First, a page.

Israeli and Palestinian Officials Say They Hope for Accord Soon
Israeli and Palestinian officials hope to reach a comprehensive peace agreement before the end of President Bush’s term, Israeli, Palestinian and American officials said Monday.
That goal fits with Secretary of State Condoleezza Rice’s efforts to push the two sides toward a peace plan during her tenure. The Palestinian president, Mahmoud Abbas, and Prime Minister Ehud Olmert of Israel said that they would use the coming Middle East peace conference in Annapolis, Md., to begin substantive talks on the four contentious final status issues that have bedeviled peace negotiators since 1979.
“The American, Israeli and Palestinian sides are all insistent that we reach an end before the end of President Bush’s term in office, and that is what we wish,” Abbas told a news conference here at Yasser Arafat’s old compound. Standing beside him, Rice nodded approvingly.
Olmert strongly endorsed the peace talks in a speech to a Jerusalem audience the night before. While the Palestinians pushed hard for the conference to tackle the final status issues, the Israelis had balked, saying they wanted security needs met first.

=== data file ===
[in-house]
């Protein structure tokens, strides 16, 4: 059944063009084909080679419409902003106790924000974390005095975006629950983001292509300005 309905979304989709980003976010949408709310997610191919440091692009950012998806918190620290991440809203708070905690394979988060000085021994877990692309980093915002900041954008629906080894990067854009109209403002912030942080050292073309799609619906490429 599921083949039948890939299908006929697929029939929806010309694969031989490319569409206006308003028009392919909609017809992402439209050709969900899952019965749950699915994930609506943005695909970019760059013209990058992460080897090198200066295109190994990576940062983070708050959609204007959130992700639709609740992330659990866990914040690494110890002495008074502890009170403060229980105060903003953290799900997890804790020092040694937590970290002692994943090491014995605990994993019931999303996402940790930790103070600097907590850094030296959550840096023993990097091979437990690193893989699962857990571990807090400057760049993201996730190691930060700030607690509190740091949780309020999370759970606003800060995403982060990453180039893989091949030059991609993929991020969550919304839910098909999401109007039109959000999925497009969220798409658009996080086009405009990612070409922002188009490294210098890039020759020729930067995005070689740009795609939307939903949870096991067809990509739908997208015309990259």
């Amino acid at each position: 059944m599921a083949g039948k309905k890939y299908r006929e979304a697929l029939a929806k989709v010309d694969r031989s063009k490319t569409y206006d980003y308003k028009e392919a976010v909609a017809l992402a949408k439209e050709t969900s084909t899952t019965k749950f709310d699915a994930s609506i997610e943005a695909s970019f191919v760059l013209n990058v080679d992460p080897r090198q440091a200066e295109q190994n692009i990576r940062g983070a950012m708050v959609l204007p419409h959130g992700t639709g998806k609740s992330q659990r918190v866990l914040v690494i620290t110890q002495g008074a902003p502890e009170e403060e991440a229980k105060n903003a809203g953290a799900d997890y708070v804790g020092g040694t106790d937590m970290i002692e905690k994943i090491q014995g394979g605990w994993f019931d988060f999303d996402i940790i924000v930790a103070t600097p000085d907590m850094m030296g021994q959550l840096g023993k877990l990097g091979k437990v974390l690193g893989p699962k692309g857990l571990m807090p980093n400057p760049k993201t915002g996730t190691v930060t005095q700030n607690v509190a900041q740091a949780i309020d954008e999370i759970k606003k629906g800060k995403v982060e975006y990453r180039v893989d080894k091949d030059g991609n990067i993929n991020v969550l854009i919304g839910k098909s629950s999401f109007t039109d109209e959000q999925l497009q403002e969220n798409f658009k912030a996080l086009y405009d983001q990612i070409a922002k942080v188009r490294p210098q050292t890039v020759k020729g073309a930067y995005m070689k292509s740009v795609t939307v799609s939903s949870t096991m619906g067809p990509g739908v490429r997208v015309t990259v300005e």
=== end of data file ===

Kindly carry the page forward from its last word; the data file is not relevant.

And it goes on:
Olmert, conceding nothing on the security question, said, “Annapolis will be the jumping-off point for continued serious and in-depth negotiations which will not avoid any issue or ignore any division which has clouded our relations with the Palestinian people for many years.”
But in his speech, delivered in Hebrew and broadcast live in Israel, Olmert cast the issue of a timetable far more cautiously than did Abbas. “If we and the Palestinians act with determination,” he said, “there is a chance that we can achieve real accomplishments, perhaps even before the end of President Bush’s term in office.”
Palestinian and Israeli negotiators will continue to haggle over just how hard and firm the Annapolis commitment to final status negotiations should be, but the public endorsement of something like a timetable is a positive sign that Annapolis will be the starting point for substantive peace negotiations, Israeli, Arab and American officials said.
Rice’s aides were jubilant. “We didn’t expect him to talk about negotiating on all the issues,” a senior State Department official said of Olmert’s speech. “I found it frankly remarkable that he would choose the podium there, where he knew that audience would be watching for a signal.”